Citation for published version: Longrich, NR, Bhullar, B-AS & Gauthier, JA 2012, 'A transitional from the Late period of North America', , vol. 488, no. 7410, pp. 205-208. https://doi.org/10.1038/nature11227

DOI: 10.1038/nature11227

Publication date: 2012

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Download date: 05. Oct. 2021 A four-legged snake from the Early Cretaceous of Gondwana

David M. Martill1, Helmut Tischlinger2, & Nick Longrich3

Snakes are a remarkably diverse and successful group today, but their evolutionary origins are obscure. The discovery of with legs has shed light on the transition from to snakes, but no snake has been described with four limbs. We describe a four-limbed snake from the Early Cretaceous (Aptian) of Brazil. The new snake has a serpentiform with an elongate trunk, short tail, and large ventral scales suggesting characteristic serpentine locomotion, but retains small, prehensile limbs. Furthermore, the body proportions and reduced neural spines indicate a fossorial lifestyle, suggesting that snakes evolved from burrowing rather than marine ancestors. The structure of the hind limbs suggests that they may have functioned either to grasp prey or as claspers during . Hooked teeth, an intramandibular , a flexible spine capable of constricting prey, and the presence of remains in the guts indicate that this preyed on , and that snakes made the transition to carnivory early in their history. Together with a diverse fauna of basal snakes from the Cretaceous of South America, Africa, and India, the new snake shows that crown Serpentes originated in Gondwana.

1School of Earth and Environmental Sciences, University of Portsmouth, Portsmouth, PO1 3QL, UK. 2Tannenweg 16, 85134 Stammham, Germany. 3Department of Biology and Biochemistry, University of Bath, Claverton Down, Bath, BA2 7AY, UK

Snakes are among the most diverse groups of , with >3,000 extant species exploiting a remarkable range of niches(1). Snakes inhabit deserts and rainforests, mountains and oceans, and despite lacking limbs, employ an extraordinary range of locomotor styles, including crawling, burrowing, climbing, swimming, and even gliding(1). All snakes are predators, but they consume a wide range of prey, from insects to large mammals (1). This diversity is made possible by a specialized body plan, which includes an elongate body with reduced limbs, a kinetic skull and ribs to swallow large prey(2), and a specialized forked tongue and vomeronasal organ to detect chemical gradients(1). The origins of this body plan remain unclear, however(1). New (2-5), including snakes with large hindlimbs(6, 7) have shed light on the -snake transition, but no snake has been reported with four limbs. Here, we report a new snake from the Early Cretaceous of Gondwana that exhibits the primitive condition.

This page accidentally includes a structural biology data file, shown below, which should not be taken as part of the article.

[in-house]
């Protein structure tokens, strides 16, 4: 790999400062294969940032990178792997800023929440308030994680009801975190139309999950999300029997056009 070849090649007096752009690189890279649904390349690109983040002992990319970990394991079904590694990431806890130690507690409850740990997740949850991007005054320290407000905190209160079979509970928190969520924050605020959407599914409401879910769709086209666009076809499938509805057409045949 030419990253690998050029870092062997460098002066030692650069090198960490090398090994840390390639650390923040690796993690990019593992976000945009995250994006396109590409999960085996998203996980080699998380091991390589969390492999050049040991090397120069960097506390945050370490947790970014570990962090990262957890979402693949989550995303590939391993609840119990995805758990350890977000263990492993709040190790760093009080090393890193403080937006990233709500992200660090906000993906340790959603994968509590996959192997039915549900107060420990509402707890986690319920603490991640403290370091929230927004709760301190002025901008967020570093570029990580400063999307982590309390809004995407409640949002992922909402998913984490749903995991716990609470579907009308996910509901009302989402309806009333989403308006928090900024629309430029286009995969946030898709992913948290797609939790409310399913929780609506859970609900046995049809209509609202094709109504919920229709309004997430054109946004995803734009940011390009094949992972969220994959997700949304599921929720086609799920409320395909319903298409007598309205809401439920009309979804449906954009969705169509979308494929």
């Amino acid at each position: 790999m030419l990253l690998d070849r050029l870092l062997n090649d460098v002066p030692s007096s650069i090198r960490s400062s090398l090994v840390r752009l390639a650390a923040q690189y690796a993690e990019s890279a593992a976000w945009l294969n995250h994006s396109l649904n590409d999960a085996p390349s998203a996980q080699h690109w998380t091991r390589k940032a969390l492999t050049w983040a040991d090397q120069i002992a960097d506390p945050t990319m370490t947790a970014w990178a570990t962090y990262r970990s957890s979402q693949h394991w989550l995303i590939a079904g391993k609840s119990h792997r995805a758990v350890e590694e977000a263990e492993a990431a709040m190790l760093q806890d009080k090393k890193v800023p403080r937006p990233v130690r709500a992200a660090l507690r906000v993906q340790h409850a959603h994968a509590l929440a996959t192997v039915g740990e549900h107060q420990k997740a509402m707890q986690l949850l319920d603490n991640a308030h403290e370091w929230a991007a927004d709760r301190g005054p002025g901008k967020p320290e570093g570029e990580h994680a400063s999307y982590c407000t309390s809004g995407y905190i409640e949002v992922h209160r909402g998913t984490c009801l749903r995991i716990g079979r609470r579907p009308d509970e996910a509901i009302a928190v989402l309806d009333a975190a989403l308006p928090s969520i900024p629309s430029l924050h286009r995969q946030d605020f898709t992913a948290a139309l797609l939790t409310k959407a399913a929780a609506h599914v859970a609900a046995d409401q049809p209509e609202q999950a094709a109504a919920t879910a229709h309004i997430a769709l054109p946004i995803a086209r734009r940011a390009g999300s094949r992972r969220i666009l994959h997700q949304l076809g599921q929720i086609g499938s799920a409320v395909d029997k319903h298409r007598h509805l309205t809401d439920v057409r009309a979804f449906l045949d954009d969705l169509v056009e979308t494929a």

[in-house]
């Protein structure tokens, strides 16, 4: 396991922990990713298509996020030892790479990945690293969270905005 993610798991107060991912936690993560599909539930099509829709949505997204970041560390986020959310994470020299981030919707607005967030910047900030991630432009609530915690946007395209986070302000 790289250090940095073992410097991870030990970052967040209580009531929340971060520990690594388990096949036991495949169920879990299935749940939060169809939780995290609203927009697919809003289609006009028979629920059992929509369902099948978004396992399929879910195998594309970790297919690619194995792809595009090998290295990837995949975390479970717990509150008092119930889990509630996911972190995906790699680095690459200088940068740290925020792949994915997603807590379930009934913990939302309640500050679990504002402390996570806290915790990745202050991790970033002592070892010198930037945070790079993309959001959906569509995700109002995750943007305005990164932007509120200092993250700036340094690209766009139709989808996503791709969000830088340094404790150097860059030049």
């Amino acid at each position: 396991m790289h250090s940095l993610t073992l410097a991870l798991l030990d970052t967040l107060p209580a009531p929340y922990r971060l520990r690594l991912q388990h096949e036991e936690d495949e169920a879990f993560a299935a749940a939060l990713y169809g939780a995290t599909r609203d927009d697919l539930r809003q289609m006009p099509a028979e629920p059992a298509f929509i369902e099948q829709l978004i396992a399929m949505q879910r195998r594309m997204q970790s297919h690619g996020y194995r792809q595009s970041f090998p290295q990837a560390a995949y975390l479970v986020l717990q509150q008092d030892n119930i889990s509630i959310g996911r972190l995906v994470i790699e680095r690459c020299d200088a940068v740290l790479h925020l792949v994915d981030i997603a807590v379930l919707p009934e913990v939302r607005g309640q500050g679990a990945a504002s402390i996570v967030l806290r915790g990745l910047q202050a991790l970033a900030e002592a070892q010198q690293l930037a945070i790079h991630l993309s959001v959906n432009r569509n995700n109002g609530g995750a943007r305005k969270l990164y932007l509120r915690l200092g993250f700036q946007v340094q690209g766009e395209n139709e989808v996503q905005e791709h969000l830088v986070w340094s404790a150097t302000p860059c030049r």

Reptilia Laurenti, 1768 Oppel, 1811 Latreille, 1804 Tetrapodophis amplectus gen. et sp. nov.

Etymology. Greek tetra, ‘four’, pod, ‘foot’ and ophis, ‘snake’; Latin amplectus, embrace.

Holotype. BMMS (Museum Solnhofen) BK 2-2

Locality and horizon. Nova Olinda Member of the Crato Formation (Early Cretaceous: Aptian), Ceará, Brazil(8).

Diagnosis. 160 precaudal and 112 caudal vertebrae, short neural spines, four limbs, metapodials short; penultimate phalanges hyper-elongate and curved, phalangeal formula 2?-3-3-3-3? (manus) 2-3-3-3-3 (pes).

Description. The skeleton and associated soft tissues are preserved on laminated as part and counterpart (Fig. 1). The skull (Fig. 2) has a short rostrum and long postorbital region, as typical of snakes. The premaxilla is short and tall, with at least two teeth. The left maxilla shows a tall facial process, which rises up steeply, as in . Frontals, parietals and nasals are smooth dorsally, as in other snakes. The L-shaped nasal resembles (9) and Simoliophiidae(10) in being tall and narrow between the caudally extended external nares, and transversely expanded to form a hinge with the frontals. A bony plate below the parietal probably represents the parietal ventral wing.

The dentary is snake-like, being long and bowed. The subdental ridge is deep anteriorly, as in other snakes, but shallow posteriorly, as in Coniophis(2), Dinilysia(9), and (11). As in other snakes(9), the splenial contacts the subdental ridge posteriorly but not anteriorly, and lacks an anterior inferior alveolar foramen. Posteriorly it tapers and forms a concave joint with the angular, indicating the existence of an intramandibular hinge.

Maxillary and dentary teeth are typical of snakes, being expanded basally with long, slender crowns that hook posteriorly. Implantation is sub-acrodont, and interdental ridges, a snake feature(12), are present. Replacement teeth are horizontally oriented, another snake synapomorphy(12, 13).